But he learned the business, from pasture land to milk cows, from fresh milk to ice cream, and he put it all together in an integrated system.

Now the kids that made fun of him go to one of his 280 Braum’s ice cream stores in Kansas, Missouri and Oklahoma and cheerfully give him their money for his fresh, tasty, locally produced treats.

Bill learned how to do “Wow!” There’s no lack of opportunity, even in the most ordinary of businesses.

So read the quote again and then go do what it says. Get a vision the excites you and go for it!

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The Truth About Cause and Effect

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“There is a science of getting rich and
it’s an exact science. There are certain
laws which govern the process.”
Wallace Wattles

One of the big mistakes that many people make about wealth is thinking that you have to be a particular kind of person, or be in the “right place” or have the right background.

Nothing could be further from the truth! If it were true it would be a big surprise to well known success teachers like Jim Rohn, a country boy from rural Idaho in the western USA, or Bob Proctor, a Canadian high school dropout!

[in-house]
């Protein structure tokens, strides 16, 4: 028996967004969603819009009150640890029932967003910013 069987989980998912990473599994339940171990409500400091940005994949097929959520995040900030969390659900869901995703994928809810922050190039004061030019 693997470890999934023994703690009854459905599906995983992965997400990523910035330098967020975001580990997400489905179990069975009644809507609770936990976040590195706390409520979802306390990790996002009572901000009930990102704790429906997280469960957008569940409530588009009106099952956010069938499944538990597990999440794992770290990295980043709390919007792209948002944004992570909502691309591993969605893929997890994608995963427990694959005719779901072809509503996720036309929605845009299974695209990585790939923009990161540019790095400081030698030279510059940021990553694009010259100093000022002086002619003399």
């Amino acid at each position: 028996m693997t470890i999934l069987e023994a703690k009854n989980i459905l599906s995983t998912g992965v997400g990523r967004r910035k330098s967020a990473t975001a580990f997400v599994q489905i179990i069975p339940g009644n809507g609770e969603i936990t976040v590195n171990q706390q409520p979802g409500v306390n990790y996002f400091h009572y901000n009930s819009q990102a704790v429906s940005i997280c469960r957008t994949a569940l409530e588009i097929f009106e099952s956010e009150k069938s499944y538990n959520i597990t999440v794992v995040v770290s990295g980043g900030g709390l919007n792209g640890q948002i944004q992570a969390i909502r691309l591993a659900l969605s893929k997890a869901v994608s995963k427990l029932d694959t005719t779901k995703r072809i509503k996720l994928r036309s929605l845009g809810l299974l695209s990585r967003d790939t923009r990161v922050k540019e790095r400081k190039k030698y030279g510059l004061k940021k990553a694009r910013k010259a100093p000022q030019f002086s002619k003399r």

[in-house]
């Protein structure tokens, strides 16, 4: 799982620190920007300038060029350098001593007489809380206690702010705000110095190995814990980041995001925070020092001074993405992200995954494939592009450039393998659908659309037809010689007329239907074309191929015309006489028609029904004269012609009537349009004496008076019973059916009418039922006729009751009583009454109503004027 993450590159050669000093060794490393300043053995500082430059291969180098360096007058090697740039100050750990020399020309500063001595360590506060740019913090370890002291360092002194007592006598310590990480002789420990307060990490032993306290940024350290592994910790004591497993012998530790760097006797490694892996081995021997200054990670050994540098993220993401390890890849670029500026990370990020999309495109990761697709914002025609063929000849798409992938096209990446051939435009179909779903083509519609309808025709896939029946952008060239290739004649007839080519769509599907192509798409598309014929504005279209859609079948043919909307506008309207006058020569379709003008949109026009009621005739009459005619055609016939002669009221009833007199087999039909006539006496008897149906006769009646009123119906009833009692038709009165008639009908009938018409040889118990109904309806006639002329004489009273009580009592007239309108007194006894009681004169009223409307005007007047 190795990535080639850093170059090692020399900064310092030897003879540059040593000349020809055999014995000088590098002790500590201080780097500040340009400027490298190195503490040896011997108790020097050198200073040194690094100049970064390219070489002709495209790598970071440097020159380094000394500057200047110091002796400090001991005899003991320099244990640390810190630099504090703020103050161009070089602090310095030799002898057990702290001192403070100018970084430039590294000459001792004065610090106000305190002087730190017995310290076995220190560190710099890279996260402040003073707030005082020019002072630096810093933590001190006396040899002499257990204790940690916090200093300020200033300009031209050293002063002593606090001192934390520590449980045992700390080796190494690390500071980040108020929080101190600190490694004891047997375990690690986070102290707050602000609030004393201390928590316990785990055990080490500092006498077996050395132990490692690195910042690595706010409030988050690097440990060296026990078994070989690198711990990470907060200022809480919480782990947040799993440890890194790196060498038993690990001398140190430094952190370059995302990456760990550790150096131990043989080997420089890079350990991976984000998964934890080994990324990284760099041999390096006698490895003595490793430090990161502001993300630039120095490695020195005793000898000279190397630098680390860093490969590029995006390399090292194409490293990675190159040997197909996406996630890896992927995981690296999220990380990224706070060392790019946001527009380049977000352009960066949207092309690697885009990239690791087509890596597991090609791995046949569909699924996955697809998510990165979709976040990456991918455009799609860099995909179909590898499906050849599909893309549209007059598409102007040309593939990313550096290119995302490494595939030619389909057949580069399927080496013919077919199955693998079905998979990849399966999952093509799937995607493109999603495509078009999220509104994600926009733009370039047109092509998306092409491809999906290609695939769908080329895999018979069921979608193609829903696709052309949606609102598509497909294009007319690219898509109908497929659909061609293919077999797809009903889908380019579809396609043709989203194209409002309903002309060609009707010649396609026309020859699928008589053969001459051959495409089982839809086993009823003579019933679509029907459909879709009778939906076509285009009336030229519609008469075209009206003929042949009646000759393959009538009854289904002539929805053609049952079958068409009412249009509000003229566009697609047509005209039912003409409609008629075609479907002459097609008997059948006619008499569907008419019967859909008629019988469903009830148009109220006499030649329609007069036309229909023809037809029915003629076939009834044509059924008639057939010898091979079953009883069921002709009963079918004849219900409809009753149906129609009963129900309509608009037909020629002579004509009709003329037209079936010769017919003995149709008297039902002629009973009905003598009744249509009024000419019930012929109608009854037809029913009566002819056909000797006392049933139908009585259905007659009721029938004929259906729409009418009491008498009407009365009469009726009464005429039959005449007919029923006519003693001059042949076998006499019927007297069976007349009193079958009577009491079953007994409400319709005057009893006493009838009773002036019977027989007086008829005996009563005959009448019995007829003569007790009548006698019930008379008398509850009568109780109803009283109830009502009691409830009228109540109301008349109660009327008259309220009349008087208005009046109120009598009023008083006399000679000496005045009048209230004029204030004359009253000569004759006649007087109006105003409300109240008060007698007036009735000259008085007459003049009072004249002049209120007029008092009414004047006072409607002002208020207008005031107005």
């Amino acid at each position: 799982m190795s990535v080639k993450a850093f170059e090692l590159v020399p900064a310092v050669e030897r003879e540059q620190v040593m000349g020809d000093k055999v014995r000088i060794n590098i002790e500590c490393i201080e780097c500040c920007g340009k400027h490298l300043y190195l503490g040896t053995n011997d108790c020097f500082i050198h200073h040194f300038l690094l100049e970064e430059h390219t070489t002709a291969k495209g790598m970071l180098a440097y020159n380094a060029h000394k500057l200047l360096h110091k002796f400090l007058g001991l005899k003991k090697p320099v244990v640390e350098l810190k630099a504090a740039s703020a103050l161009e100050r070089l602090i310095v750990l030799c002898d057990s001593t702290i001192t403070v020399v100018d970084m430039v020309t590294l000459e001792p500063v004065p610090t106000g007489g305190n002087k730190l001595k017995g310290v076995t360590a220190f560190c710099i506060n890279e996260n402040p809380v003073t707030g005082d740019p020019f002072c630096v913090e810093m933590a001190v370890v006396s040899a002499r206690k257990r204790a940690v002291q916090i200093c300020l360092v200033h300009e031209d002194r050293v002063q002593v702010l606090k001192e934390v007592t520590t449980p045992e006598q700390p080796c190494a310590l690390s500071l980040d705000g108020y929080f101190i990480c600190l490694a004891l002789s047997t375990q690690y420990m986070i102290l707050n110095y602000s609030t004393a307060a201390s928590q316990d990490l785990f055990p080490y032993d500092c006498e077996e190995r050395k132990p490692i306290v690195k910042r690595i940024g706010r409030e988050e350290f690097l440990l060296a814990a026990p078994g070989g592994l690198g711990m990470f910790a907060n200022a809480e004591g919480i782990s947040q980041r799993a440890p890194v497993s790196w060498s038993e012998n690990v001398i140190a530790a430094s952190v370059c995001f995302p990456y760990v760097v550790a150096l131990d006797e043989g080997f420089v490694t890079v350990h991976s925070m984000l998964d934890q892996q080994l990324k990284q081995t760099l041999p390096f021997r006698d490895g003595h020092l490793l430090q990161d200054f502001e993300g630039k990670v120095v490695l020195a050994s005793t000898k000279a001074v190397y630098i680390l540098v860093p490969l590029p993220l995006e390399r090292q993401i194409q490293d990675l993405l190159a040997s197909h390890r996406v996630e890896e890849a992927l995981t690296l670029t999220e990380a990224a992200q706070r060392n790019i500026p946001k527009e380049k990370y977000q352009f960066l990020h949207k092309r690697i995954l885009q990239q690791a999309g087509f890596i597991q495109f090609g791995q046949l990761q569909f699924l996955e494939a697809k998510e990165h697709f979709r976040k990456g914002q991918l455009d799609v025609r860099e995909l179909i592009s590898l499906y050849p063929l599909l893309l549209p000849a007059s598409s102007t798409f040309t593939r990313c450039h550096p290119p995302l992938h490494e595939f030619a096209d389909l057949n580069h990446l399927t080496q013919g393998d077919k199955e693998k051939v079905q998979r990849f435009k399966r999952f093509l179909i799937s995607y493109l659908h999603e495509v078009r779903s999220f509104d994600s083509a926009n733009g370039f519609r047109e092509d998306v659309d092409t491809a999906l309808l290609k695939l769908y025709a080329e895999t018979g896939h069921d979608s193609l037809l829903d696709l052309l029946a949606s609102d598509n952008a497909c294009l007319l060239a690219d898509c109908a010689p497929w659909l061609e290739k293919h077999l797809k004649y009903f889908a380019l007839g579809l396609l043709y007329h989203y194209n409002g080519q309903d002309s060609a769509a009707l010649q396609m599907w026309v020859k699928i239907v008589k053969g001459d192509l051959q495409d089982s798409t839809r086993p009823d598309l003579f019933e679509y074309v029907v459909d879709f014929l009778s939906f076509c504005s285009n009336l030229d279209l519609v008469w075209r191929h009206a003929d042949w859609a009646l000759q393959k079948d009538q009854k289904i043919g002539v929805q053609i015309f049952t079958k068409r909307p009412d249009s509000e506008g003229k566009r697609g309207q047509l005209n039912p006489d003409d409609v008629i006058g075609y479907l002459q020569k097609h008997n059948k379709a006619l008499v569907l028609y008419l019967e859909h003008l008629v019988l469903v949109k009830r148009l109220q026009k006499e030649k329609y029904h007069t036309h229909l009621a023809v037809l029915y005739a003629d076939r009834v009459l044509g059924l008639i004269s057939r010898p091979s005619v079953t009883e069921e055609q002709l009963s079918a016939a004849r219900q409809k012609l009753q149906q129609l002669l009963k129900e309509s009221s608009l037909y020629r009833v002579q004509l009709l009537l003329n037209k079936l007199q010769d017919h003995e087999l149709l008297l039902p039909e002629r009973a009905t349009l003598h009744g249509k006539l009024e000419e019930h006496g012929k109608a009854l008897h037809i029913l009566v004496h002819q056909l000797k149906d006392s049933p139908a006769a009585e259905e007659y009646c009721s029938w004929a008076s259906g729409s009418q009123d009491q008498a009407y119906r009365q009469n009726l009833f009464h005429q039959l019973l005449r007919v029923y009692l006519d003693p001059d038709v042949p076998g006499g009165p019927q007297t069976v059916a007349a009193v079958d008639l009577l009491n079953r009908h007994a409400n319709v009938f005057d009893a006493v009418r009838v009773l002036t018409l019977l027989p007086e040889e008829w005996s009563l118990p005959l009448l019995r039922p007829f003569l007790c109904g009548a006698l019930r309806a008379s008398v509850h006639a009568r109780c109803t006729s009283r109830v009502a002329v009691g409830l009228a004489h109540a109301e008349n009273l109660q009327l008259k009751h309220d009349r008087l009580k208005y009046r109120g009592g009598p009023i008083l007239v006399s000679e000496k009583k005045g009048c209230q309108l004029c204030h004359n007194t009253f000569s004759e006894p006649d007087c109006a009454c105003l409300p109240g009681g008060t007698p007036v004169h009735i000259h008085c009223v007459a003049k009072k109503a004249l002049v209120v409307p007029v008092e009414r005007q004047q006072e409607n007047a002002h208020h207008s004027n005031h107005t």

We don’t need the right background, we need to have a burning desire for success and to learn the laws which govern success and follow them.

One of those laws is cause and effect. Many people will say, “Oh, I know about cause and effect” and miss the point. They’re thinking that “If I do A, it causes B.”

What we do in the physical world is not a cause! This is very important. The physical world is an effect of the action of thought by ourselves and others! What really happens is “I think A, which causes me to expect B, and so I do C and sure enough, B results.”

The physical world reflects the thinking of the people who are and have been creating it. That’s us.

So we change the effects we experience by changing the action of our thought, or thinking. That’s employing the law of cause and effect for our benefit.

Wattles calls this process doing things in a Certain Way. The skill we need is the ability to control our thinking. In its simplest form, it means that we use our thinking to focus on what we want, and not on what we don’t want.